The seamark at Blokhus is situated at the position 57 degrees 215’. The seamark is 15 metres high.
From the “authentic history of civilization” at Blokhus
The purpose of a seamark was to prevent wrecks and thus increase safety at sea.
Originally, the Church at Hune was the first seamark of Blokhus, due to the fact that, in the past, the church was situated with a spectacular view of the sea, because there were no dunes like today. However, the church couldn’t tell the mariners where they were. Consequently, when, in the 1880’s, it was decided to build 23 seamarks along the Jutlandic west coast, every seamark had its own shape, which was also marked on the chart and indicated the position of the ship.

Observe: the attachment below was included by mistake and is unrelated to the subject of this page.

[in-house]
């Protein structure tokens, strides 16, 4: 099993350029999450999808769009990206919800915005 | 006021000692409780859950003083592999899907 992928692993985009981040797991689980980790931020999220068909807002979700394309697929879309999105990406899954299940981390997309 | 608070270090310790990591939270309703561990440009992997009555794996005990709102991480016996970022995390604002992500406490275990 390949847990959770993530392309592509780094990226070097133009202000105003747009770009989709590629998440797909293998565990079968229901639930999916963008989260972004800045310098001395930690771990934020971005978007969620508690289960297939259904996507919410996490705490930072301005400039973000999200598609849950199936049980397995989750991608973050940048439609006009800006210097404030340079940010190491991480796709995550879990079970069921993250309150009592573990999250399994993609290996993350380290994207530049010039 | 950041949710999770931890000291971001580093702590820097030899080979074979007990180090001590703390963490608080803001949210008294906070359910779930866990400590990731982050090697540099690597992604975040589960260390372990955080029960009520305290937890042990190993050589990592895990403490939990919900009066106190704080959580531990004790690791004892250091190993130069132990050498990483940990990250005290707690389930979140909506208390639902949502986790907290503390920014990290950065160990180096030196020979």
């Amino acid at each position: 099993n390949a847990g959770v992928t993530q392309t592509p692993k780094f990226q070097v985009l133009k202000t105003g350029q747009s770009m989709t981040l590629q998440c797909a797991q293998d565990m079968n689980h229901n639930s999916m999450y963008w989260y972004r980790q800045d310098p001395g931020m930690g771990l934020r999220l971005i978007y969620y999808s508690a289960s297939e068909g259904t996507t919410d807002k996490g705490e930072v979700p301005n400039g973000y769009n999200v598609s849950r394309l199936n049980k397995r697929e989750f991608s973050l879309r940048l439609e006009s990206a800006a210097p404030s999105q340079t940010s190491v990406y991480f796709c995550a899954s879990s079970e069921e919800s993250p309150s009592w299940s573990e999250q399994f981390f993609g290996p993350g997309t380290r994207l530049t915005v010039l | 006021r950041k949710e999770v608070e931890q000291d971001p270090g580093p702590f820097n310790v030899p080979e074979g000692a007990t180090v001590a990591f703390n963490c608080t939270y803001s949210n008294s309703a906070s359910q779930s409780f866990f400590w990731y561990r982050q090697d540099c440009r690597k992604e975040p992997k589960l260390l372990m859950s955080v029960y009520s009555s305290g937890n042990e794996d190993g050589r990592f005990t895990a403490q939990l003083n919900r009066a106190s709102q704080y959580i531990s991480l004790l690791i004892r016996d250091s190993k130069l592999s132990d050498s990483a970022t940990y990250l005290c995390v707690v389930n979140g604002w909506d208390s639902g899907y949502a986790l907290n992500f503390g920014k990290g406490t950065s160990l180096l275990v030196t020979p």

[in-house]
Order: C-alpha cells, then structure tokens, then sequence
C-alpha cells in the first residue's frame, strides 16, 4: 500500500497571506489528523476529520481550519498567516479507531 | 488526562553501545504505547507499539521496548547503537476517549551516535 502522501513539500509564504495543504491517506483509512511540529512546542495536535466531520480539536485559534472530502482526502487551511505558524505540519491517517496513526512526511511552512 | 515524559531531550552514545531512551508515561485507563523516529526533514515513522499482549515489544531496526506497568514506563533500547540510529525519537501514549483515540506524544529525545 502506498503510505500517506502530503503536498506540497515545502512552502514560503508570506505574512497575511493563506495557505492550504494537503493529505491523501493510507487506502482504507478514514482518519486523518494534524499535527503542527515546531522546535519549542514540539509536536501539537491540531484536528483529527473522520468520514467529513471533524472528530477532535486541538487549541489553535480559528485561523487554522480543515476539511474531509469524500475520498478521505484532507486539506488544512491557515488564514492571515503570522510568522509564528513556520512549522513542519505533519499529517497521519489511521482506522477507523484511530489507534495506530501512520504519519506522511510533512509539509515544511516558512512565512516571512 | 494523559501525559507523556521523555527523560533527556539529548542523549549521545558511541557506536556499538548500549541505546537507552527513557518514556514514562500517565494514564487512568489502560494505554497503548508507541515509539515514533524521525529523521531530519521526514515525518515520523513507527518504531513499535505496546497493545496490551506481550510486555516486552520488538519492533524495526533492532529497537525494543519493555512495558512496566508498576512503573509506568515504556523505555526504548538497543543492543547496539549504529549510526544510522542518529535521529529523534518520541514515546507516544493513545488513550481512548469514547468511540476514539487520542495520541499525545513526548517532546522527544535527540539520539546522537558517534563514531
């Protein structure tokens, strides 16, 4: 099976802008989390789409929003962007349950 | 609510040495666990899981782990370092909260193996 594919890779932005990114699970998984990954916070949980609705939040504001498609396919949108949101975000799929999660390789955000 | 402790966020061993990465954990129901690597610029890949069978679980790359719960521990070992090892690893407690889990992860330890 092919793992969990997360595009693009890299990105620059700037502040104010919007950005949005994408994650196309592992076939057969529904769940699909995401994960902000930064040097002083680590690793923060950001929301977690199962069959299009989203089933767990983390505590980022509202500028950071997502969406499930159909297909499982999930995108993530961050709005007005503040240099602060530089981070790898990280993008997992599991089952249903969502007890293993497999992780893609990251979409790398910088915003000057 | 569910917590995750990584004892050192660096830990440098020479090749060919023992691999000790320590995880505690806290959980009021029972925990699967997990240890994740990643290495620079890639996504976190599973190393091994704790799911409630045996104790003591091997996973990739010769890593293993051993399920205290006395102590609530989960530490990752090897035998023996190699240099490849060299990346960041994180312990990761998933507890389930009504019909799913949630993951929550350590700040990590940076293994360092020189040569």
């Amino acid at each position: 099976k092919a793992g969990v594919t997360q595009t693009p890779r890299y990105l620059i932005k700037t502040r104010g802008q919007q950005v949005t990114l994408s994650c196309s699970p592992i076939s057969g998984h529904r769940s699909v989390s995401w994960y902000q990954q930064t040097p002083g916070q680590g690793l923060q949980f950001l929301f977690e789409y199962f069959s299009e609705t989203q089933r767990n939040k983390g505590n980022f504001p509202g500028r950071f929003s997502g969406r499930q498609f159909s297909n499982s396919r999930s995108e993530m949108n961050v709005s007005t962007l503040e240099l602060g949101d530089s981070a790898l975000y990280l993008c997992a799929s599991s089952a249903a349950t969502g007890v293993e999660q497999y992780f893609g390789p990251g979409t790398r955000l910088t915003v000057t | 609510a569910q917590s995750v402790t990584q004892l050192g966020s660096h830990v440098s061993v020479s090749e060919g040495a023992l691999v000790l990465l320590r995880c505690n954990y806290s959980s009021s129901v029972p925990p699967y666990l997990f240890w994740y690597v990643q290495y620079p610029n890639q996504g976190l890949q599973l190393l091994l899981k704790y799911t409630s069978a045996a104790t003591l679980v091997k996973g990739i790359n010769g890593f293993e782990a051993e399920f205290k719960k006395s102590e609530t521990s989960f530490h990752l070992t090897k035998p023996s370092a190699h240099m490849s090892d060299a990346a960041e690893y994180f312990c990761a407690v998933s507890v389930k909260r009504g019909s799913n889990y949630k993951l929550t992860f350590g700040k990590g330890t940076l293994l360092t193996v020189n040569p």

At the same time, an experienced mariner could calculate the distance to the treacherous coast line.
The seamark at Blokhus was built in 1882 and rebuilt in 1898 with legs of iron, as the original wooden legs, made of trunks of larch, made the seamark sway in hard weather. In 1944 the seamark was blown up by the Germans, and after the war, when Blokhus was reconstructed, the seamark was not given a thought, as its function did not matter anymore, due to the new navigation techniques.
In 2006 the seamark at Blokhus was reconstructed against a background of a proposal from the local houseowners’ association at Blokhus and the environs.
The seamark is built in accordance with the original plans but with the alteration that today the iron legs are of laminated wood, which can be proof against any storm.
However, the location has changed, as, in the meantime, the original location
has been built-up with holiday cottages.